That afternoon, as the snow fell, I strolled along Gloucester Road, admiring the independent shops promoting their wares and supporting each other like a community should.  Glozzy Road, as it’s affectionately known, is the longest independent street in the UK, or so I am told, and they don’t take kindly to big business setting up shop on their turf, although it does and has happened.  And still, when I thought about it over coffee, Glozzy Road was no different to the high street – people staring into empty windows like fucking morons, hypnotised by the aesthetic.

At this stage in my life I was distrustful of people.  I’d been let down in the past and had grown wary of establishing new relationships, be them social or professional.  I saw very little to like in people, but I came to realise it was rarely their fault.  Really I was frustrated because, like me, they were clutching for answers – a light, a rock, something to hold onto, something to fix the gears.  The world was like a great clock, fragmented and consuming, corrupted and corrupting.  It was, as Habermas said, colonizing the lifeworld.  And perhaps, I came to realise, those frontiers I was searching for were the pockets that resist this colonization.

So there I was, torn and displayed, newly arrived in Bristol and attempting to tap back into the very thing I was against.  And perhaps, further still, there were no options, no originality, no frontiers.  I was reminded of a quote by Georg Simmel. “What we regard as freedom is often in fact only a change of obligation.”

Jane Cooney Baker

I first met Hank in The Glenview.  The Glenview was where I spent most nights fending off the advances of deadbeats and drunks.  Hank was different.  He sat at the end of the bar, solemn and thoughtful, nursing a drink and watching me with feigned disinterest.

After some time, Hank coolly stepped from his stool and approached.  I watched him walk over.  He had strong powerful legs.  His head was large and bulbous, sitting uncomfortably on his shoulders, and the cave-like overhang of his brows lifted up and down as he spoke.  He said he liked my dress and the black beads around my neck.  He bought me a drink.  There was jazz on the radio, a sense of culture in this otherwise backwater bar.  The barman, with his one queer eye twitching like an eight ball, poured us drinks until we ran out of money.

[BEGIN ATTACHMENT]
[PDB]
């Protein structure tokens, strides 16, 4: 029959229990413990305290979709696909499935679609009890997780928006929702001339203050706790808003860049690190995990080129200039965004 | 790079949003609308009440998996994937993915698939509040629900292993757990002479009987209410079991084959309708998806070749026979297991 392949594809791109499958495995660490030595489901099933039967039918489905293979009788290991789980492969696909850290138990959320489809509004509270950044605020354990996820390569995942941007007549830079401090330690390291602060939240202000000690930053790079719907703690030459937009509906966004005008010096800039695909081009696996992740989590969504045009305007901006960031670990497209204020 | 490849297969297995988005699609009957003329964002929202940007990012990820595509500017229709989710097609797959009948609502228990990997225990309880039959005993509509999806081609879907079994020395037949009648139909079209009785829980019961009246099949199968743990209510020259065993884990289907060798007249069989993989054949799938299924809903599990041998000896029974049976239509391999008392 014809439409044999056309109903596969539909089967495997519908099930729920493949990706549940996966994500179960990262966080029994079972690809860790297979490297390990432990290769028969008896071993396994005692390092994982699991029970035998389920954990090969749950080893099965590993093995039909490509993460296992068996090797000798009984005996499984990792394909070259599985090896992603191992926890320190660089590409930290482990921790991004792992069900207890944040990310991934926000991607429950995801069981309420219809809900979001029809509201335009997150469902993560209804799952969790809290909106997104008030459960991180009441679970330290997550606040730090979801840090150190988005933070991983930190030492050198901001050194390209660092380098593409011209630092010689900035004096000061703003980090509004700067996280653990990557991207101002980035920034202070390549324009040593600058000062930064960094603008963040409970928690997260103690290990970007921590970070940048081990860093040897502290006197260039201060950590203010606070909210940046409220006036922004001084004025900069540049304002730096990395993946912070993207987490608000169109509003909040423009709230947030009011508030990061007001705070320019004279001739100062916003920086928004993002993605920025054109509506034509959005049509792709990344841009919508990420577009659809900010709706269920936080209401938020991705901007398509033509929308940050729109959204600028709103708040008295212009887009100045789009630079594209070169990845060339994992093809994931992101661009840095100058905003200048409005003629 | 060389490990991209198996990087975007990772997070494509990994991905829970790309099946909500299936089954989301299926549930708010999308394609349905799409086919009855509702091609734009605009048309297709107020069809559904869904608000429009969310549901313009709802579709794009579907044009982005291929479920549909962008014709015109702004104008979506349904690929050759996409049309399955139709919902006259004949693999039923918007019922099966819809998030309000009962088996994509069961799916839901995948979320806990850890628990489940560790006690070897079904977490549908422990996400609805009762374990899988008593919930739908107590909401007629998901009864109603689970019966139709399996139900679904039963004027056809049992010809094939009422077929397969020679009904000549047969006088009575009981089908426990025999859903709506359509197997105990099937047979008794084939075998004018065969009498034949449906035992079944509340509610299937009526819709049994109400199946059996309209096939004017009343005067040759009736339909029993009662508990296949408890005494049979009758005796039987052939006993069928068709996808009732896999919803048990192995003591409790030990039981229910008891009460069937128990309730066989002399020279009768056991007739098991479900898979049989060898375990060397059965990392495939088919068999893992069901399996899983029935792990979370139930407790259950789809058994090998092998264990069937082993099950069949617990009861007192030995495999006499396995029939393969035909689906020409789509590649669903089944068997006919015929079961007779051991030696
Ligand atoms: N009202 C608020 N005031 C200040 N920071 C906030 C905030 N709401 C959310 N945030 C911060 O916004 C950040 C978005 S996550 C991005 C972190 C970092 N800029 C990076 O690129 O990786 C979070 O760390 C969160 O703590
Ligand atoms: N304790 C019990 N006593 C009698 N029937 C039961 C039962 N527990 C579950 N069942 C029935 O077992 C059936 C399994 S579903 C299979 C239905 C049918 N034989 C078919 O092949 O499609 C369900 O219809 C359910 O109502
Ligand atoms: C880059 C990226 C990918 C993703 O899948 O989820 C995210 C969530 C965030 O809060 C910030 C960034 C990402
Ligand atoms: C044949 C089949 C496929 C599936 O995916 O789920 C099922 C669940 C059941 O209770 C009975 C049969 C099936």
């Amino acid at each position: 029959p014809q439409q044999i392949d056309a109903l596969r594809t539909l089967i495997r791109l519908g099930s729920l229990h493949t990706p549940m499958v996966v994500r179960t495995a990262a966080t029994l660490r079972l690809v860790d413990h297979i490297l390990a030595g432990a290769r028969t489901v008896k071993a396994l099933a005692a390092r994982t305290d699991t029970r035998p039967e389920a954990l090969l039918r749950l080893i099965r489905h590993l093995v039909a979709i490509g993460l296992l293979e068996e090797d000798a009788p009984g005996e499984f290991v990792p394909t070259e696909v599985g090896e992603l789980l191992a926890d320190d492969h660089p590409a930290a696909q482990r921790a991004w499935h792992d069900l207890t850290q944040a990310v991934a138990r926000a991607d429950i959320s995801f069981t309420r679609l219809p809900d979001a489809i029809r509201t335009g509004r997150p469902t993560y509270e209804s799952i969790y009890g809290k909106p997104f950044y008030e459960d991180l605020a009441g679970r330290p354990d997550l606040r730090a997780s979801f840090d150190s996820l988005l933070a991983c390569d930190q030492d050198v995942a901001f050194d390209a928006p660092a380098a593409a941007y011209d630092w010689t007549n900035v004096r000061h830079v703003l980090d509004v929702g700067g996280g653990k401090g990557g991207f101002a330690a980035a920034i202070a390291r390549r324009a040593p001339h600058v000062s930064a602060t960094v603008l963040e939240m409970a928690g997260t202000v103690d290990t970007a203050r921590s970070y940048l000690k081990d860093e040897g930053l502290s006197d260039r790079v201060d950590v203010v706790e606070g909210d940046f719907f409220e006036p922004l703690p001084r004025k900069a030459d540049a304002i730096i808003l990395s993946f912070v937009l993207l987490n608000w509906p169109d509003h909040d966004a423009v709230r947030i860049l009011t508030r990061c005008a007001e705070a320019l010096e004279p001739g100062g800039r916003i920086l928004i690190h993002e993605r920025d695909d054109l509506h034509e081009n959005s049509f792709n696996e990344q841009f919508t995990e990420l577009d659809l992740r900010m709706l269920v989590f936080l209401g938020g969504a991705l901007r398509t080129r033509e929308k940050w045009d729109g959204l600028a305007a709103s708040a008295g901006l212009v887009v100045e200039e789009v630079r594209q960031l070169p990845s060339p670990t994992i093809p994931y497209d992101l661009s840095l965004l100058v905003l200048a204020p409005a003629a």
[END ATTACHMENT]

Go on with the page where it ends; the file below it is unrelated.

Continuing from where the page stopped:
Hank and I laughed at the world, laughed at its hopelessness.  When he spoke, voice unbothered by doubt, it was hushed and comical, a contradiction to his large bulk and pock-scarred cheeks.  I was riveted.  He said unusual things.

‘We’re all just waiting,’ he told me.  ‘Doing little things, and waiting to die.’

We fantasised about getting away.  We could get on the boxcar, get the hell outta here.  It could clock and clack us someplace new, a place where the booze was free and the people weren’t slime.

When the bar kicked us out, we ended up at Hank’s.  He lived in a rooming house in the black quarter.  After sex we lay in bed, smoking cigarettes and drinking cheap wine.  Hank rolled that giant head of his and looked at me with a frown.

‘Say, I don’t know your name.  What’s your name?’

I tapped away a plug of ash.  ‘What the hell difference does that make?’

Hank and I moved in together on South Union Drive, not far from MacArthur Park.  We lied to the landlady, posing as a respectable married couple.  What a cop!  The word “respectable” vanished with the drinking and the arguments.  The landlady thought I was pregnant.  Sure, pregnant with beer.  It wasn’t long before she asked us to leave.

We went from place to place, leaving a trail of broken glass.  We had some great times, some furious rows.  He loved me in that dress and we fucked every day.  The first few times he was really nervous, an amateur, a real kid.  But I taught him a few things and he got better.  We laughed and we drank and we fucked.

Hank couldn’t stand me flirting with other men.  He would get jealous and fly into a rage, get arrested, wake up in the drink tank.  I would disappear for days, hitting the bars, sleeping with other men.  I know he loved me more than I could ever love him.  He was my best friend and my drinking buddy, but I had no mind to commit.

When I was gone he would invite the drunks and bums to our place to keep him company.  He was a heavy drinker and it took its toll.  He got ill, vomited blood.  At the hospital they told him one more drink could kill him.  He came to me and I helped him as best I could.  To take his mind from the booze we went to the racetrack and won or lost money.  It became a regular thing, but it wasn’t long before Hank started drinking again, slowly at first, mixing milk with his shots.

After a while my promiscuity pulled us apart.  Hank met some broad with no neck and disappeared to Texas for several years, while I continued cruising the bars and the beds of those stupid enough to buy me drinks.

I often wonder what Craig would think of me now.  Craig was my first husband.  Like me, he was a heavy drinker.  That’s what killed him.  It was a car crash, but the booze was driving.  I should have helped him, could have listened.  I could have saved him.  I’m not the only widow to blame herself.  We had two children together, Jo and Mary.  I don’t know where they are.  I think of them often.

Some years later, I bumped into Hank in the street.

‘I saw you with that bitch a while back,’ I said.  ‘She’s not your kind of woman.’

He smiled.  ‘None of them are.’

Hank and his Texas girl had broken up and he was back in town.  It had been years since we’d seen each other.  During that time I’d managed to find work here and there, drifting aimlessly through life.  It was now 1962 and I was working at The Phillips hotel.  They gave me a room and money for drink.  I invited Hank back and we sat on the bed, reminiscing about old times, sitting there amongst the empty bottles and cans.  Soon we were making love.